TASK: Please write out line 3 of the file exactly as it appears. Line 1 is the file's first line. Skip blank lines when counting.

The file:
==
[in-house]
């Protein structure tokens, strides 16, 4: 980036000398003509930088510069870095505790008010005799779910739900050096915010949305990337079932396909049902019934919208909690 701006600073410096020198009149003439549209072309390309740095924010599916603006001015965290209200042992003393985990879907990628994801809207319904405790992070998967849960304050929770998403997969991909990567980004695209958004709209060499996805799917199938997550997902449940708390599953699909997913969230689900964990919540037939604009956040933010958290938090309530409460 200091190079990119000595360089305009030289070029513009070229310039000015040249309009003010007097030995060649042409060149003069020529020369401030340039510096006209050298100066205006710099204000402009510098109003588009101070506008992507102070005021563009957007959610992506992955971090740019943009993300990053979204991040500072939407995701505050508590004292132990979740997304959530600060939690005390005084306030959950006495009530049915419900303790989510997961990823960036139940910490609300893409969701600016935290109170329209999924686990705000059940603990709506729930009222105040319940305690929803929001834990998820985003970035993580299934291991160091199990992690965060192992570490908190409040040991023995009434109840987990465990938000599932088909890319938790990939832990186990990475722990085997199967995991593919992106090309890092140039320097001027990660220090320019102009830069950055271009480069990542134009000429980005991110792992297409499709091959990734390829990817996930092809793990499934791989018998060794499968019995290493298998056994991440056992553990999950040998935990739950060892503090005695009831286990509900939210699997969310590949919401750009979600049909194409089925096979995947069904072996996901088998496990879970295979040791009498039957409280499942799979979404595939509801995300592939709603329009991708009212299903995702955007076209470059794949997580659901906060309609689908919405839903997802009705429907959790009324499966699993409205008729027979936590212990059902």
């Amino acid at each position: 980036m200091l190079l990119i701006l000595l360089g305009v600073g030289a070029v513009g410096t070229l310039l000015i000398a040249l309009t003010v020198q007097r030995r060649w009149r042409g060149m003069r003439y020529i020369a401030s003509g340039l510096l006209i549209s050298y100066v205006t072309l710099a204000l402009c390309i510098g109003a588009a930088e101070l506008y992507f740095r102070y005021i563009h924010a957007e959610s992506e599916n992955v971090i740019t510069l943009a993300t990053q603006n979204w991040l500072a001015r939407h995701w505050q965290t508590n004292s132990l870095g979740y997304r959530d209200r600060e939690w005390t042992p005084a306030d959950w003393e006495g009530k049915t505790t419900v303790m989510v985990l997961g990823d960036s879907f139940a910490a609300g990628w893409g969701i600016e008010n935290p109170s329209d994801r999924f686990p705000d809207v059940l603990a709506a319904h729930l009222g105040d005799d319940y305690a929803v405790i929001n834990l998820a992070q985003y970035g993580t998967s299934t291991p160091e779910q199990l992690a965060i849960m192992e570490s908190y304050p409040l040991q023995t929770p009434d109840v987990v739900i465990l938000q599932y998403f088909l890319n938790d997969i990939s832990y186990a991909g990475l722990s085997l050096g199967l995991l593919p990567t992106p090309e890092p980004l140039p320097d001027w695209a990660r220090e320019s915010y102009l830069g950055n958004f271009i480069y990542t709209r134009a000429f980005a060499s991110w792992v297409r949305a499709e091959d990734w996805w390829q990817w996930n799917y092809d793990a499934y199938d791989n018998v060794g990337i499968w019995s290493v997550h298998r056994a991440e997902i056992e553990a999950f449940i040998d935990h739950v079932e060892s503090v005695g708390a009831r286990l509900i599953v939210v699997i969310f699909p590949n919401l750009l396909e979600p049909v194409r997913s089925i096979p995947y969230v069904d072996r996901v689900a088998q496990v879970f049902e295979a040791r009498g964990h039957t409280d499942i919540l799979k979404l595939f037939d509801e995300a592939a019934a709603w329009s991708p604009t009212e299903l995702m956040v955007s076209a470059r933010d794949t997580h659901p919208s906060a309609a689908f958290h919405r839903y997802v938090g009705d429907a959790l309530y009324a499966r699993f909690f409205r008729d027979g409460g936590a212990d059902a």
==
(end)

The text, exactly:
């Amino acid at each position: 980036m200091l190079l990119i701006l000595l360089g305009v600073g030289a070029v513009g410096t070229l310039l000015i000398a040249l309009t003010v020198q007097r030995r060649w009149r042409g060149m003069r003439y020529i020369a401030s003509g340039l510096l006209i549209s050298y100066v205006t072309l710099a204000l402009c390309i510098g109003a588009a930088e101070l506008y992507f740095r102070y005021i563009h924010a957007e959610s992506e599916n992955v971090i740019t510069l943009a993300t990053q603006n979204w991040l500072a001015r939407h995701w505050q965290t508590n004292s132990l870095g979740y997304r959530d209200r600060e939690w005390t042992p005084a306030d959950w003393e006495g009530k049915t505790t419900v303790m989510v985990l997961g990823d960036s879907f139940a910490a609300g990628w893409g969701i600016e008010n935290p109170s329209d994801r999924f686990p705000d809207v059940l603990a709506a319904h729930l009222g105040d005799d319940y305690a929803v405790i929001n834990l998820a992070q985003y970035g993580t998967s299934t291991p160091e779910q199990l992690a965060i849960m192992e570490s908190y304050p409040l040991q023995t929770p009434d109840v987990v739900i465990l938000q599932y998403f088909l890319n938790d997969i990939s832990y186990a991909g990475l722990s085997l050096g199967l995991l593919p990567t992106p090309e890092p980004l140039p320097d001027w695209a990660r220090e320019s915010y102009l830069g950055n958004f271009i480069y990542t709209r134009a000429f980005a060499s991110w792992v297409r949305a499709e091959d990734w996805w390829q990817w996930n799917y092809d793990a499934y199938d791989n018998v060794g990337i499968w019995s290493v997550h298998r056994a991440e997902i056992e553990a999950f449940i040998d935990h739950v079932e060892s503090v005695g708390a009831r286990l509900i599953v939210v699997i969310f699909p590949n919401l750009l396909e979600p049909v194409r997913s089925i096979p995947y969230v069904d072996r996901v689900a088998q496990v879970f049902e295979a040791r009498g964990h039957t409280d499942i919540l799979k979404l595939f037939d509801e995300a592939a019934a709603w329009s991708p604009t009212e299903l995702m956040v955007s076209a470059r933010d794949t997580h659901p919208s906060a309609a689908f958290h919405r839903y997802v938090g009705d429907a959790l309530y009324a499966r699993f909690f409205r008729d027979g409460g936590a212990d059902a």